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Characteristics of the atmospheric boundary layer over a scots pine forest

By D. Schindler


The atmospheric boundary layer is structured vertically into several conceptual sublayers because the main airflow characteristics, e.g. the velocity field, air temperature, and air moisture, show different height dependent features. To investigate mean airflow characteristics over a Scots pine forest up to several stand heights, remote sensing and in situ measurements (profile and eddy covariance method) were conducted at the forest meteorological experimental site Hartheim in the Upper Rhine Valley. This methodological combination enables the continuous measurement of the main airflow characteristics exceeding the measuring range of tower-based measurements. Up to now airflow characteristics of the atmospheric boundary layer over forests exceeding the range of tower-based instrumentation are little experimentally studied because - remote sensing devices for operational use are available only for a short time, - of the extensive infrastructure and the problematic experimental setup. Therefore, airflow characteristics above and within forests were often studied based on selected time series and in a narrow range of atmospheric stability conditions when air-flow characteristics were most pronounced (Lu and Fitzjarrald, 1994; Brunet and Irvine, 2000). Furthermore, most of the knowledge of turbulent airflow characteristics and air mass exchange processes between tall plant canopies and the atmosphere has been gained of studies in relatively dense plant canopies (Green et al., 1995; Poggi et al., 2004). Few studies investigated turbulence characteristics in thinly stocked plant canopies such as the Hartheim Scots pine forest. Starting from these deficits the aim of this study is to examine airflow characteristics above and within the Hartheim Scots pine forest the under more general conditions as a function of - atmospheric stability conditions, - seasonal dynamics, up to a height of 200 m a.g.l. Target quantities are variables, which are suitable to describe the turbulent air mass exchange between the Scots pine forest and the atmosphere (e.g. normalised standard deviations of the wind vector components (#sigma#_u/u_*, #sigma#_w/u_*), integral streamwise and vertical length scales (L_u, L_w), streamwise and vertical velocity skewnesses (Sk_u, Sk_w)). (orig.)Available from TIB Hannover / FIZ - Fachinformationszzentrum Karlsruhe / TIB - Technische InformationsbibliothekSIGLEDEGerman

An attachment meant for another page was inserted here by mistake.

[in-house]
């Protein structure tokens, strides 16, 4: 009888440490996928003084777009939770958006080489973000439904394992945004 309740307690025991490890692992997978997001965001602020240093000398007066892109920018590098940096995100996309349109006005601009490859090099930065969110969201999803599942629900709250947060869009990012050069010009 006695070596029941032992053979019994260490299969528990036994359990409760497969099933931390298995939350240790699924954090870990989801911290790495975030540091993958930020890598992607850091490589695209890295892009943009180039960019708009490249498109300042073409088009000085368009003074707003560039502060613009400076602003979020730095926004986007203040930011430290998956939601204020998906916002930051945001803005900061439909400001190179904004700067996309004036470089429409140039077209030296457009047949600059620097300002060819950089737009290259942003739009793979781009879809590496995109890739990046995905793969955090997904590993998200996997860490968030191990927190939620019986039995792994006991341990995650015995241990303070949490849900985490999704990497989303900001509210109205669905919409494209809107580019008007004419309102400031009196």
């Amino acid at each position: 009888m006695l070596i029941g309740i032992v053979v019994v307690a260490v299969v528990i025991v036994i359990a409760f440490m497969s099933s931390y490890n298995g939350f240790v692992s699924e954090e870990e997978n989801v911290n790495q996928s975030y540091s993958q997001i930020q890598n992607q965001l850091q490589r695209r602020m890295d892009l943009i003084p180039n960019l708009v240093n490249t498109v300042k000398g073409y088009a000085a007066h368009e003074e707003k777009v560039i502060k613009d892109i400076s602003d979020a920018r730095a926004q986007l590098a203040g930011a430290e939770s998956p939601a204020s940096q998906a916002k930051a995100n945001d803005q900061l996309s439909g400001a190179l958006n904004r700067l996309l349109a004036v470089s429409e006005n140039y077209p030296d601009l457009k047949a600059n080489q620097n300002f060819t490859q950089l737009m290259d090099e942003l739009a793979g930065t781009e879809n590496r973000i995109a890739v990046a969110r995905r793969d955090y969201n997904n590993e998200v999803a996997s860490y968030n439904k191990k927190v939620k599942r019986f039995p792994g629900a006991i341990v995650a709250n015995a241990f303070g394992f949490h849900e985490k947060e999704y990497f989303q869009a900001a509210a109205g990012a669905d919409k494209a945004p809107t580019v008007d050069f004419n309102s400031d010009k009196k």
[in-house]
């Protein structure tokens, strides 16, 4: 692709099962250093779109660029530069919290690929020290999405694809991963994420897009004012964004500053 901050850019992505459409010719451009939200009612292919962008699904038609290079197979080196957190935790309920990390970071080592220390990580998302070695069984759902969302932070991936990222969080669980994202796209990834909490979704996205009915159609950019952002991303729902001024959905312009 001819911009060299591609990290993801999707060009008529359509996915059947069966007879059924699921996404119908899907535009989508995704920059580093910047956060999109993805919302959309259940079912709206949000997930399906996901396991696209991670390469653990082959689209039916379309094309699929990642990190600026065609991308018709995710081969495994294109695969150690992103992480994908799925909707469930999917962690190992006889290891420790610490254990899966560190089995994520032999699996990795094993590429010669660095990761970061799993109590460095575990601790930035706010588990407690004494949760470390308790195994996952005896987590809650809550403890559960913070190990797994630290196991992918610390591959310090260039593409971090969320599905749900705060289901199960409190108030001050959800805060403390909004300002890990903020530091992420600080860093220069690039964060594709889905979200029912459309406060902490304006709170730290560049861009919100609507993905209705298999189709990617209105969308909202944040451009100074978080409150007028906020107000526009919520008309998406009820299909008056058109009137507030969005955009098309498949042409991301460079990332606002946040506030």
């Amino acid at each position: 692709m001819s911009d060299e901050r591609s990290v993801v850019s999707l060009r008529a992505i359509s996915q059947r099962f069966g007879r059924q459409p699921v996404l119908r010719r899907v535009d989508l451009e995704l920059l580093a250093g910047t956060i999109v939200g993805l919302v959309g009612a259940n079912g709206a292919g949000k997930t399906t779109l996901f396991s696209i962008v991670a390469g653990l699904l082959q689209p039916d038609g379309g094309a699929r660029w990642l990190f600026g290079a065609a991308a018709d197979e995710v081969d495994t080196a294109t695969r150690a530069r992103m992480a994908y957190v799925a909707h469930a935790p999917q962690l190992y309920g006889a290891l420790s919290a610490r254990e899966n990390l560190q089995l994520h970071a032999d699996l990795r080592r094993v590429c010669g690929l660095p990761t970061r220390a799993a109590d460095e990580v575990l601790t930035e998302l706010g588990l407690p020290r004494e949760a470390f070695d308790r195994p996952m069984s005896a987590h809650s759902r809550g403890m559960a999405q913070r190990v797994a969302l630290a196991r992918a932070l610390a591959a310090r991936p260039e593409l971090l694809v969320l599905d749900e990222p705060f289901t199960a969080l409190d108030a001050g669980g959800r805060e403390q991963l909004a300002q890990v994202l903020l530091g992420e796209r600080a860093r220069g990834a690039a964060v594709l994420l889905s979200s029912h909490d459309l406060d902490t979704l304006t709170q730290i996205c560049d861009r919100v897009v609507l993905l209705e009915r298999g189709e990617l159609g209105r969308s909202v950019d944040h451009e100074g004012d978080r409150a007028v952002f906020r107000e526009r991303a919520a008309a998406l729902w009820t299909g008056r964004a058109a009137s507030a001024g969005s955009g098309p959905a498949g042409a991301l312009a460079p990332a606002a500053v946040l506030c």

Year: 2004
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Provided by: OpenGrey Repository
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